A study carried out by researchers from Chinese universities and published last Monday (10) in the journal Emerging Microbes & Infections, points out that the CoronaVac vaccine, produced by the Butantan Institute and the Chinese laboratory Sinovac, is effective in neutralizing the Ômicron variant. The study is still preliminary.
Despite having already been published and peer-reviewed, the medical-scientific article contains data observed in the laboratory, which still does not demonstrate whether there is the same effectiveness in the general population.
For the study, the researchers used pseudoviruses containing the Spike protein from seven variants of the Sars-CoV-2 virus: Omicron, Alpha, Beta, Gamma, Delta, Lambda and Mu. A pseudovirus is a viral particle that has all the properties of a virus, except that it does not infect cells. Pseudoviruses were used in research because they allow safer manipulation in the laboratory.
In the experiment, blood plasma from people vaccinated with CoronaVac and also from people with previous infection was used. These samples are then infected with the pseudoviruses that carry the Spike protein of the variants.
The test consists of checking whether antibodies generated as a result of the vaccine will neutralize, that is, fight the virus in this culture. The result is then compared with the neutralizing capacity of antibodies of the virus lineage that circulated at the beginning of the pandemic.
Neutralization tests can assess the ability of antibodies to eradicate the virus, but do not measure other aspects of the body’s defense, such as the memory of the immune system.
What the study says After producing the pseudoviruses of the seven variants, researchers analyzed neutralizing antibodies from 16 people convalescent from covid-19 and also from 20 people who had taken two doses of the CoronaVac vaccine. The study did not include people who took booster shots.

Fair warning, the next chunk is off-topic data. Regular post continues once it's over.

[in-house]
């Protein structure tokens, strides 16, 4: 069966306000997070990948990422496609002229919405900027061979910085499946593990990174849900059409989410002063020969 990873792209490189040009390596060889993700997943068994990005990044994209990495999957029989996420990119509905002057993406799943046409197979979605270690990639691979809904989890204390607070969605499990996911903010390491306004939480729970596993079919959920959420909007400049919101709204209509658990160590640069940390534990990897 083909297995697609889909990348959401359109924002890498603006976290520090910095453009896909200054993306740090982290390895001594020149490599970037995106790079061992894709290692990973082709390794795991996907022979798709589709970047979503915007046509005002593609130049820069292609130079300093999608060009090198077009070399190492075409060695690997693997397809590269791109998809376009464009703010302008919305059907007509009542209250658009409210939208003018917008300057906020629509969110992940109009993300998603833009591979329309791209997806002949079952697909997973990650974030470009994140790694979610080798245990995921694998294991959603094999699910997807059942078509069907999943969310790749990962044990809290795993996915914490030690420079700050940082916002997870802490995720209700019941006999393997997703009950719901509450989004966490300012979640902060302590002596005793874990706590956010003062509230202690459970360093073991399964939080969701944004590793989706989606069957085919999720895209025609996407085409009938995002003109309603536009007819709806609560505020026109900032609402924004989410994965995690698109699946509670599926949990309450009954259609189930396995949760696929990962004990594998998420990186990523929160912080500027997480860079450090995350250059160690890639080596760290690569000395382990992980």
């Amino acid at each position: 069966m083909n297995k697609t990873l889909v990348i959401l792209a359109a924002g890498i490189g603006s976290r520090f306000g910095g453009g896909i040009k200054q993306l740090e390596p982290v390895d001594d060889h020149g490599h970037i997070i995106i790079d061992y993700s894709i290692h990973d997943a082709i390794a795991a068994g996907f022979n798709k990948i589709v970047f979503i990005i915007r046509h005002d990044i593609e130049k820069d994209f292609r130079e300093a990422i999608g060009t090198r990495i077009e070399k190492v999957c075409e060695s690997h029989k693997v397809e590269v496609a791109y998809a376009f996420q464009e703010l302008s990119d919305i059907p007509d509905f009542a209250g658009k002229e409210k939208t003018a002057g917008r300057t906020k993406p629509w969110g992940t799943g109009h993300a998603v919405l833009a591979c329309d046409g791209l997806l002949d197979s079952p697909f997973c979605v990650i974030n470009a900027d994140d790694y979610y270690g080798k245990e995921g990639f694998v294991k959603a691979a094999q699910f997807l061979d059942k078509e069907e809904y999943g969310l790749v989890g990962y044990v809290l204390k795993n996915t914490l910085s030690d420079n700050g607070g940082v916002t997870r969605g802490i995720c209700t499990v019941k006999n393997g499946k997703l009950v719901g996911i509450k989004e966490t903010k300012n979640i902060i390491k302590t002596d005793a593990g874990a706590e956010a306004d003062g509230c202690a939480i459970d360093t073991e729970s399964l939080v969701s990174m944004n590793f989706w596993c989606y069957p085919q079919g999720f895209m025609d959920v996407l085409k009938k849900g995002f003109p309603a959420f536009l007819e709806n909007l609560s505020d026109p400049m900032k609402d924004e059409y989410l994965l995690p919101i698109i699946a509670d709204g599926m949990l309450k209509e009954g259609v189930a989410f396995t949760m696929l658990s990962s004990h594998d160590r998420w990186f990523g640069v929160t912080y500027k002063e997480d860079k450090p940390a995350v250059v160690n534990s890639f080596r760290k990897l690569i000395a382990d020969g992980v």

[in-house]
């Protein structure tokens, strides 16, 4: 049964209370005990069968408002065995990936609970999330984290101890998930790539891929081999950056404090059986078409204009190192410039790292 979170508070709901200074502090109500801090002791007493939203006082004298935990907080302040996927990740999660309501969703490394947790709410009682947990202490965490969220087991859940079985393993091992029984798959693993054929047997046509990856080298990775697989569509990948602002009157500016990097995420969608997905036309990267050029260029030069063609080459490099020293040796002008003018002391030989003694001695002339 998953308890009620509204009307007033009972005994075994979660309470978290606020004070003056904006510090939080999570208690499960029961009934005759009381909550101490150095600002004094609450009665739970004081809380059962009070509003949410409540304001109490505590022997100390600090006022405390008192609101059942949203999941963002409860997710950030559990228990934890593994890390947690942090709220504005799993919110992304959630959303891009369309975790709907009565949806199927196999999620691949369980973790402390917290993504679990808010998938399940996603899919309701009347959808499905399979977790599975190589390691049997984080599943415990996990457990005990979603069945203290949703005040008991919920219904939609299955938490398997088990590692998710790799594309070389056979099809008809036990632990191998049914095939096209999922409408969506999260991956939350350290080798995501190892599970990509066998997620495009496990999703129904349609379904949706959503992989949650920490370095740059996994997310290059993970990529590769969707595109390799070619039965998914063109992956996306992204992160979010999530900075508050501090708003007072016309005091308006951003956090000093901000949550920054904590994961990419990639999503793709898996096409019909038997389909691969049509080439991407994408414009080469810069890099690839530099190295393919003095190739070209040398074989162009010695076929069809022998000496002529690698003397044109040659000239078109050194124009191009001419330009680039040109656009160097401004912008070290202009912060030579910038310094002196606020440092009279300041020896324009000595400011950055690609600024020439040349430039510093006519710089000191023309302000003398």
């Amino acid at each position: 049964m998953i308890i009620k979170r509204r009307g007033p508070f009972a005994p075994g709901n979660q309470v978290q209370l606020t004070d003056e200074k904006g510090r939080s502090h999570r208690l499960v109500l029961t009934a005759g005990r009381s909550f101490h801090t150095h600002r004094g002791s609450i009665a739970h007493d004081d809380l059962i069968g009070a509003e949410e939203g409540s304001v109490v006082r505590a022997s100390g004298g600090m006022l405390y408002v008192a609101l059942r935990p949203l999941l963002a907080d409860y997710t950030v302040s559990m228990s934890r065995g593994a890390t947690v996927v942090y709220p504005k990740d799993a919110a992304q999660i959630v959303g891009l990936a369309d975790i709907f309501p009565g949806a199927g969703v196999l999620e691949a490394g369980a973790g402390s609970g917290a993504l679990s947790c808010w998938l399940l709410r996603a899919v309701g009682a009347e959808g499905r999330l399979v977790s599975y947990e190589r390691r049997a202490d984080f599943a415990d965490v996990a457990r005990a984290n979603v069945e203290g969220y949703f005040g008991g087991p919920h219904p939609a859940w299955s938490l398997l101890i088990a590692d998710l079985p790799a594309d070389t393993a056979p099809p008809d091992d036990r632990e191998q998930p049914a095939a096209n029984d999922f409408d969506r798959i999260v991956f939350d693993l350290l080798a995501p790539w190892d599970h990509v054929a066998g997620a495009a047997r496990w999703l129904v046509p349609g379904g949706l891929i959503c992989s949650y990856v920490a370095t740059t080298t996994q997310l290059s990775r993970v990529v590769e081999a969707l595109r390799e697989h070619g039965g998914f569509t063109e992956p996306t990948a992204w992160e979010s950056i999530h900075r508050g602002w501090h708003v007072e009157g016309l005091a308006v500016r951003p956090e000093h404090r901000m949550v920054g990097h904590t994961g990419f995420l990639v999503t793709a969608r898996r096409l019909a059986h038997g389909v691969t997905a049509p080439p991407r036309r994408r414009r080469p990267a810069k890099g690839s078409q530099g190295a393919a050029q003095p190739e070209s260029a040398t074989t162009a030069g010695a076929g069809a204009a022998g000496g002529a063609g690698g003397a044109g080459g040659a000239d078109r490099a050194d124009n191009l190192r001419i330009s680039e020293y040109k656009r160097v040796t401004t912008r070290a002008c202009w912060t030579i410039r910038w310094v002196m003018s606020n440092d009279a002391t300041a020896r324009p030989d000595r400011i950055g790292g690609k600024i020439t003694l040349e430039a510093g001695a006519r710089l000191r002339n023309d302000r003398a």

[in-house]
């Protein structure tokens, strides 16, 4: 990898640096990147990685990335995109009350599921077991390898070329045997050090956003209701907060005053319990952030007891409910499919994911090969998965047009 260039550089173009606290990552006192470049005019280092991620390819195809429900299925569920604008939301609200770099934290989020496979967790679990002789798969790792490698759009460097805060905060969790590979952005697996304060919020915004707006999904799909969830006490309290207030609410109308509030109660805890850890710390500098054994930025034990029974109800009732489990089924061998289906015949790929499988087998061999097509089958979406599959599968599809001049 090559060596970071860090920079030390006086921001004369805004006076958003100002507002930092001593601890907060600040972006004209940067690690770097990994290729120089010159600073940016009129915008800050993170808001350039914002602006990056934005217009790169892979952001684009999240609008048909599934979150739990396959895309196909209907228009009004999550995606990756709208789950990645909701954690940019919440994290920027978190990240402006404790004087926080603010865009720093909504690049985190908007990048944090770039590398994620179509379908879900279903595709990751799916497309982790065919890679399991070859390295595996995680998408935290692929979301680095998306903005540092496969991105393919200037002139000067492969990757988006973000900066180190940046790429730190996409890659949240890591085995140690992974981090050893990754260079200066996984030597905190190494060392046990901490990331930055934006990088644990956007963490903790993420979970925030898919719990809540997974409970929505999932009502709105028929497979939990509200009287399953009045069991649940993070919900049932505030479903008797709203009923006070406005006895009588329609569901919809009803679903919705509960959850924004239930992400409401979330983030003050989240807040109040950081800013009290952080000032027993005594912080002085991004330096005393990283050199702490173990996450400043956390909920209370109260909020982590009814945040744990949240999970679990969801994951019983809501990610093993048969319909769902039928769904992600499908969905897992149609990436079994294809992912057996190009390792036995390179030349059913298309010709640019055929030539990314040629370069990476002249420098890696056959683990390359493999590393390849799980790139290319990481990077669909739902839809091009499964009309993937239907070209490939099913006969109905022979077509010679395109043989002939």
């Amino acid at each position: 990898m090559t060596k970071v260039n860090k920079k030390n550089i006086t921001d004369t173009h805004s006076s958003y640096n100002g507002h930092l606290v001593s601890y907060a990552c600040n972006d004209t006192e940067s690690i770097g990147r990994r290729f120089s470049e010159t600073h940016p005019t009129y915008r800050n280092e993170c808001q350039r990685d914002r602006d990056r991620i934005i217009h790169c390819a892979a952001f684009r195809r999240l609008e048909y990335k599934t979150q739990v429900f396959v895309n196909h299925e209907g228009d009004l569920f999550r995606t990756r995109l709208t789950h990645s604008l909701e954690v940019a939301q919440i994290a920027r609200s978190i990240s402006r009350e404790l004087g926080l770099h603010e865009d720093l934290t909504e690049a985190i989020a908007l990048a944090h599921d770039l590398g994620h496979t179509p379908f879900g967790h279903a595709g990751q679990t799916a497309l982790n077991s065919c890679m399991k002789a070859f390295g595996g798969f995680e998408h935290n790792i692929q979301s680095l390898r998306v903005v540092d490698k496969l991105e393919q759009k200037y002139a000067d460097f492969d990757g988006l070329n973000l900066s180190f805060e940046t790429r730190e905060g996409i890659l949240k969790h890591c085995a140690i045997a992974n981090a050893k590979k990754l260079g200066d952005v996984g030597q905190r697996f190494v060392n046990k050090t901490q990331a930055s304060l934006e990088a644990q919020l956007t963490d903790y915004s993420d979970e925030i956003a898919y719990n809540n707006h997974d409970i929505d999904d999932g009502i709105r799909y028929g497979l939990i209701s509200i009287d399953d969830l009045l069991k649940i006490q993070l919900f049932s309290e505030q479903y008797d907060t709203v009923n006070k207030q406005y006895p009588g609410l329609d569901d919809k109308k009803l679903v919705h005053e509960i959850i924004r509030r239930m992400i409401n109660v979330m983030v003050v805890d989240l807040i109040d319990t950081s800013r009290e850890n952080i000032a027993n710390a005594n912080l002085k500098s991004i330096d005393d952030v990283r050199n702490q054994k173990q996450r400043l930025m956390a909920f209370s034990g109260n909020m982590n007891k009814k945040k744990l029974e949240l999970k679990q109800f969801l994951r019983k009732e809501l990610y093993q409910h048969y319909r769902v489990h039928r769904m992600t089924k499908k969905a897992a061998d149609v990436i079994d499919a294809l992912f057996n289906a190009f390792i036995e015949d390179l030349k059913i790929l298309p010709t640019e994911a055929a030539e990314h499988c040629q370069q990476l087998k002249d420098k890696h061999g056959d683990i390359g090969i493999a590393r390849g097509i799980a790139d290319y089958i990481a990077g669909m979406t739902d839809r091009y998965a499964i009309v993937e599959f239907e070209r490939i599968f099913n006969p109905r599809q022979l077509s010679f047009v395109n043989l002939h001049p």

In the case of people who had previous infection, a 10.5-fold reduction in neutralization against the Ômicron variant was observed, that is, neutralization by Ômicron is 10.5 times worse than for the original strain of the new coronavirus. In the case of Alfa, the reduction is 2.2 times; 5.4 times against Beta; 4.8 times against Gamma; 2.6 times against Delta; 1.9 times against Lambda; and 7.5-fold against the Mu variant.
In the test carried out with the neutralizing antibodies of the 20 people who had taken the two doses of the CoronaVac vaccine, the average neutralization reduction was 12.5 times over Ômicron; 2.9 times against Alfa; 5.5 times against Beta; 4.3 times against Gamma; 3.4 times against Delta; 3.2 times against Lambda; and 6.4-fold against the Mu variant.
For the authors of the work, this reduction of about 12.5 times of neutralization of CoronaVac against Omicron – which demonstrates loss of vaccine effectiveness in relation to the original strain – is much “better than the published works on two doses of vaccines”. of messenger RNA, in which a 22-fold and a 30- to 180-fold decrease in neutralization was observed in those immunized with Pfizer”.
Even so, the authors point out that comparing the CoronaVac studies with Pfizer can be problematic, as the difference found between them can be attributed to different trials or different samples.